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Allowing concealed carry at Ohio State ‘not under consideration’

An open-carrying protester speaks with a WOSU reporter while walking past The 'Shoe on Dec. 5.Credit: Nick Roll | Campus Editor

An open-carrying protester speaks with a WOSU reporter while walking past The ‘Shoe on Dec. 5. Credit: Nick Roll | Campus Editor

Provisions stemming from House Bill 48 were signed into law earlier this week by Gov. John Kasich, and would allow for public universities in Ohio to opt in to allow concealed carry on their campuses. Ohio State, however, isn’t likely to budge on its existing policy, which prohibits concealed carry.

Amending OSU’s policy would have to come from the university’s Board of Trustees, said OSU spokesman Chris Davey, and there aren’t plans to do change it.

“The policy enacted by the Board of Trustees is that concealed firearms are prohibited on Ohio State’s campus, and that remains the policy,” Davey said. “It’s not under consideration.”

University President Michael Drake spoke out against the concealed carry provisions during a November segment of WOSU’s “All Sides with Ann Fischer.”

None of my colleagues or myself think that’s a good idea,” Drake told the NPR affiliate.

While the legislation was still pending, students from both sides of the aisle testified at the Ohio Statehouse regarding the new law, with OSU’s College Democrats siding against it. Members of OSU’s Buckeyes for Concealed Carry argued for it, though they were against the provision leaving universities able to choose not to opt in. That provision, and OSU’s position against the policy, leave Buckeyes for Concealed Carry blocked for now.

Students weren’t the only ones coming out in favor of expanded concealed carry, however.

At the beginning of the month, a group of pro-gun rights activists walked through campus, legally carrying firearms openly. The march came, intentionally, a week after an attack on Ohio State’s campus was carried out with a knife and car by Abdul Razak Ali Artan, a third-year in logistics management. The attack resulted in Artan’s death and about a dozen people being sent to the hospital.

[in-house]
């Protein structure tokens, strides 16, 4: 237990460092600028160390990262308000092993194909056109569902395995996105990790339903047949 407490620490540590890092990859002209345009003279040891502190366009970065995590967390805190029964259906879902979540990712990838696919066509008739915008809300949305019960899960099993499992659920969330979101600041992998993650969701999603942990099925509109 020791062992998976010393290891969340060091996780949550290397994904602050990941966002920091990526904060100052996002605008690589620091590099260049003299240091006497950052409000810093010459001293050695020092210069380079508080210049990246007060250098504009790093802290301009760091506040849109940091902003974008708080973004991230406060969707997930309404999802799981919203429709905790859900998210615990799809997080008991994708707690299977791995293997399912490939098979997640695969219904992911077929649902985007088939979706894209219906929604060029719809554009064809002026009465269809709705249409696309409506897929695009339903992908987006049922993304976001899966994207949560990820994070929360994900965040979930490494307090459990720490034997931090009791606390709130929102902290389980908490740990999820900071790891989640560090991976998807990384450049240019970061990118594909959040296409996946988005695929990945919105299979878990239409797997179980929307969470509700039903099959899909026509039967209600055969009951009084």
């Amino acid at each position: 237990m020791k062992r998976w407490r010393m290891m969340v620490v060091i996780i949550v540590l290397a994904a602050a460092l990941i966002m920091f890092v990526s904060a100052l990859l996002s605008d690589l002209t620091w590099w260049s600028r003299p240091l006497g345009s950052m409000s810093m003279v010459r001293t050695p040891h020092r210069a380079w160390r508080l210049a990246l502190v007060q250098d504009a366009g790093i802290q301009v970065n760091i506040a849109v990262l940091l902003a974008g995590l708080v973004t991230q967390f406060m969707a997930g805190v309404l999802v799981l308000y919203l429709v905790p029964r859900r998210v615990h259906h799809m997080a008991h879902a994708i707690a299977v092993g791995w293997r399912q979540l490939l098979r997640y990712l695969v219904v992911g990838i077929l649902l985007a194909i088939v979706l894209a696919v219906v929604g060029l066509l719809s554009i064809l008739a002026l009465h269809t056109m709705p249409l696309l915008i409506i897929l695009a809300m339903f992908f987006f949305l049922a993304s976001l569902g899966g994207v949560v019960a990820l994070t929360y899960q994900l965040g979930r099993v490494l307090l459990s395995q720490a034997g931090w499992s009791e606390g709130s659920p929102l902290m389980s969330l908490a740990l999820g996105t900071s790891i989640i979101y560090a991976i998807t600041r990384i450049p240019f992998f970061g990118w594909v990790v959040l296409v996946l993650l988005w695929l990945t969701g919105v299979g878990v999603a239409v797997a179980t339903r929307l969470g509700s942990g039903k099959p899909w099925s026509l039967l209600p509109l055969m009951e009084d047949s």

The tactic of walking through campus while carrying openly, however, was divisive, leaving students and faculty with different reactions after seeing the armed group stroll through campus. Though the concealed-carry legislation has now passed, the impasse surrounding gun policy on college campuses remains.

10 comments

  1. Big surprise. University administrator from California is opposed to students and staff exercising their Constitutional rights. It’s a shame that people are not permitted to defend themselves in 2016.

  2. Guns do not increase safety, they diminish it. That is what the scientific research shows. Kasich’s decision is purely political. If having guns everywhere improved safety, it would have happened decades ago.

    Brian M., who posted above, has been mislead by the pro-gun lobby and does not understand our nation’s Constitution. In 2008, the Heller decision changed the meaning of the Second Amendment and created an individual right to possess firearms in the home for self defense. In that decision conservative justice Scallia wrote:

    “[…] nothing in our opinion should be taken to cast doubt on longstanding prohibitions on the possession of firearms by felons and the mentally ill, or laws forbidding the carrying of firearms in sensitive places such as schools and government buildings, or laws imposing conditions and qualifications on the commercial sale of arms.” pp 54-55

    OSU Class of 1980
    Professor at Virginia Tech.

    • The supreme court does not have the power to change someones rights or even interpret the bill of rights because there is nothing up for interpretation. Our rights enumerated in the constitution are not given to us by the constitution, we are born with them. Where are you from if I may ask? Because I am from a horrible neighborhood where I watched my best friend get shot to death. I have also been shot myself but still support every human beings right to bear arms.

      • The Supreme Court does interpret what is in the Constitution. Citizens United, Hobby Lobby, Roe v Wade are all examples. In the case of the Second Amendment, in 2008 a 5-4 majority declared the existence of an individual right to own guns for self defense in the home in the Heller vs DC decision. Before then, this was primarily viewed as a collective right.

        Do you think that having more guns in your neighborhood would make people safer?